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[Sparrows] Saw that one coming

December 11, 2012

[This is the fourteenth in a series of posts on sparrow nest-monitoring over the 2012-2013 Austral spring and summer.]

Well, there’s that.

Hatchlings in bag

They’re in the fridge for now, until I get back in contact with my ethanol supply. Since they’re a pair from the same nest, both of known age, I’ll probably be able to convince the museum to take these, too.

Now I know what to watch out for, there are a couple of other nests that I suspect will eject hatchlings in the next couple of days – one in particular currently holds five.

An advantage of hatchling-handling time is that I’m less afraid of breaking them now. Today, I tried removing some from the nest for the first time: the trick is to start near the edge of the nest, and gently roll one up the edge, touching only the chick’s upper surface. I had previously been very hesitant to pull out hatchlings because they form a squirming mass in the nest which is confusing to deal with if you can’t see the hatchlings (and since sparrows build enclosed nests, you can’t see the hatchlings). I didn’t want to risk breaking any hatchlings by reaching in and trying to scoop them out – but the rolling trick works well. I’ll now be able to add accurate hatchling numbers to my monitored nests, which is a great help to my data collection.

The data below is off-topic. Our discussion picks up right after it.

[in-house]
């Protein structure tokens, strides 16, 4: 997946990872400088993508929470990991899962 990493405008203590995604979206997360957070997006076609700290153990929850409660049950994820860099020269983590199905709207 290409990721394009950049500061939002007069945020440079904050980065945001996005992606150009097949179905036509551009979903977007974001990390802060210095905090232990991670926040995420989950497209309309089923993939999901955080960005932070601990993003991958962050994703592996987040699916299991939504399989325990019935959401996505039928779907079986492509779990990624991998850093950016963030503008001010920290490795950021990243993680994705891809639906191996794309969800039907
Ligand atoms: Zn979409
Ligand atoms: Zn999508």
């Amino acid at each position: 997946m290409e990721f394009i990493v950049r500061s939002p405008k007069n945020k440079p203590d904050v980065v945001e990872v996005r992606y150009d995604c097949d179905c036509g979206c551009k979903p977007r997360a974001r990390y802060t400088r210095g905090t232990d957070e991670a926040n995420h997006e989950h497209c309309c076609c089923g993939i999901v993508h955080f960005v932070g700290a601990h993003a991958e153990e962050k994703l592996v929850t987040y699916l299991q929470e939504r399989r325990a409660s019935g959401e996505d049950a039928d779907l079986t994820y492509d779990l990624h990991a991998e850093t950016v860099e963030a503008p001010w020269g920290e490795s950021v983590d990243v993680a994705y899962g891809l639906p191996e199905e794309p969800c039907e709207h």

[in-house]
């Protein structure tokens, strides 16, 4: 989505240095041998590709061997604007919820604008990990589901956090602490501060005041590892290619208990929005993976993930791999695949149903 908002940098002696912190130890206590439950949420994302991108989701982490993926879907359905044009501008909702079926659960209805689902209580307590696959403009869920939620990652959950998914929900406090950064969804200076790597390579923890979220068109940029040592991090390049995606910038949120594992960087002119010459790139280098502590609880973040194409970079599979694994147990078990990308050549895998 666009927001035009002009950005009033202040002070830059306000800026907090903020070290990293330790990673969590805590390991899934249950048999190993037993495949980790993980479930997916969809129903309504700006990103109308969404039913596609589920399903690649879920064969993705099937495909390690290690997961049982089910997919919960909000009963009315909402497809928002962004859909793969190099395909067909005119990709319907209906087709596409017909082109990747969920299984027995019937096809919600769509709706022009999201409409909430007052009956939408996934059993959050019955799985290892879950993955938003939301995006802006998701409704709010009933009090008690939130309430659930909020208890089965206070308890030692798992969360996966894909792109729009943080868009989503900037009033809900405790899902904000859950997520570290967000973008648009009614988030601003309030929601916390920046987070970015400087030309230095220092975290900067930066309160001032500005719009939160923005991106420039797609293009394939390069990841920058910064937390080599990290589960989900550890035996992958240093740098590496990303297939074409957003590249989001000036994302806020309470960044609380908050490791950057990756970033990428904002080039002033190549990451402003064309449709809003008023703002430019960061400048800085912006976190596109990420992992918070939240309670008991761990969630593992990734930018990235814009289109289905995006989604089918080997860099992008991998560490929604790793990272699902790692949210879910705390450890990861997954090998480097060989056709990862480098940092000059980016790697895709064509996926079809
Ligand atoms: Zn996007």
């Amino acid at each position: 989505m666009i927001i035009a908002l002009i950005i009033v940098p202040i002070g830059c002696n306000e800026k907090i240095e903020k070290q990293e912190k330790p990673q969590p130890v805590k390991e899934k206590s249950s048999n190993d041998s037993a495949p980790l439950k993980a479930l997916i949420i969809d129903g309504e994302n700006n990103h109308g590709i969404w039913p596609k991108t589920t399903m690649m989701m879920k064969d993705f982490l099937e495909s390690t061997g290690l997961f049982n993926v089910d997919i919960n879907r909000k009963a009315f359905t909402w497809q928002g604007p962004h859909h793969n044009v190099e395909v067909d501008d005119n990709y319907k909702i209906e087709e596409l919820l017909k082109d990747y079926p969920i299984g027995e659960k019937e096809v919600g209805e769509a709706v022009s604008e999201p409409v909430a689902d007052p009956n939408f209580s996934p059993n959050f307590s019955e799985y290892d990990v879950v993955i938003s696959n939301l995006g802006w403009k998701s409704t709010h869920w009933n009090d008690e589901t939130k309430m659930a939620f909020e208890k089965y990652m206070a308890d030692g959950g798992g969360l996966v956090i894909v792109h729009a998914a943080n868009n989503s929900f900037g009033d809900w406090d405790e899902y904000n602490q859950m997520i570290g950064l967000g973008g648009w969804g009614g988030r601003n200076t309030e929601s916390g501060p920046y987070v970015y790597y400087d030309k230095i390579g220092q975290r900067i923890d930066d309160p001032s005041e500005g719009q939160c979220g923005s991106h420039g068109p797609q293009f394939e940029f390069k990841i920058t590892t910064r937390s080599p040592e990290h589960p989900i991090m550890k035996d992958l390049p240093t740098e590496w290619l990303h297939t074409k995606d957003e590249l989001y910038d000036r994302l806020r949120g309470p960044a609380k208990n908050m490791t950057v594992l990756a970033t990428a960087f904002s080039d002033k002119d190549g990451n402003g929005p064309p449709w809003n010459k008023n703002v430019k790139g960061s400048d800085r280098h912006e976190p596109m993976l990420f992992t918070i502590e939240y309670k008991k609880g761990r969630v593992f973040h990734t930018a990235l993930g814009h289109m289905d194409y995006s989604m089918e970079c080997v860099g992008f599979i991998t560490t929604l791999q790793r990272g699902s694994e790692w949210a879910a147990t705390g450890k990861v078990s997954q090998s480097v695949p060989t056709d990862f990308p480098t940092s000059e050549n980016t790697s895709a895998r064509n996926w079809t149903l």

The only other thing of note today is that my camera has been playing silly buggers. I’ve been able to recover most of the data, and format it into obedience once again, but this has me worried – I need this camera for research purposes! If it dies on me, I’ll be in a sticky situation!



From → Scientist

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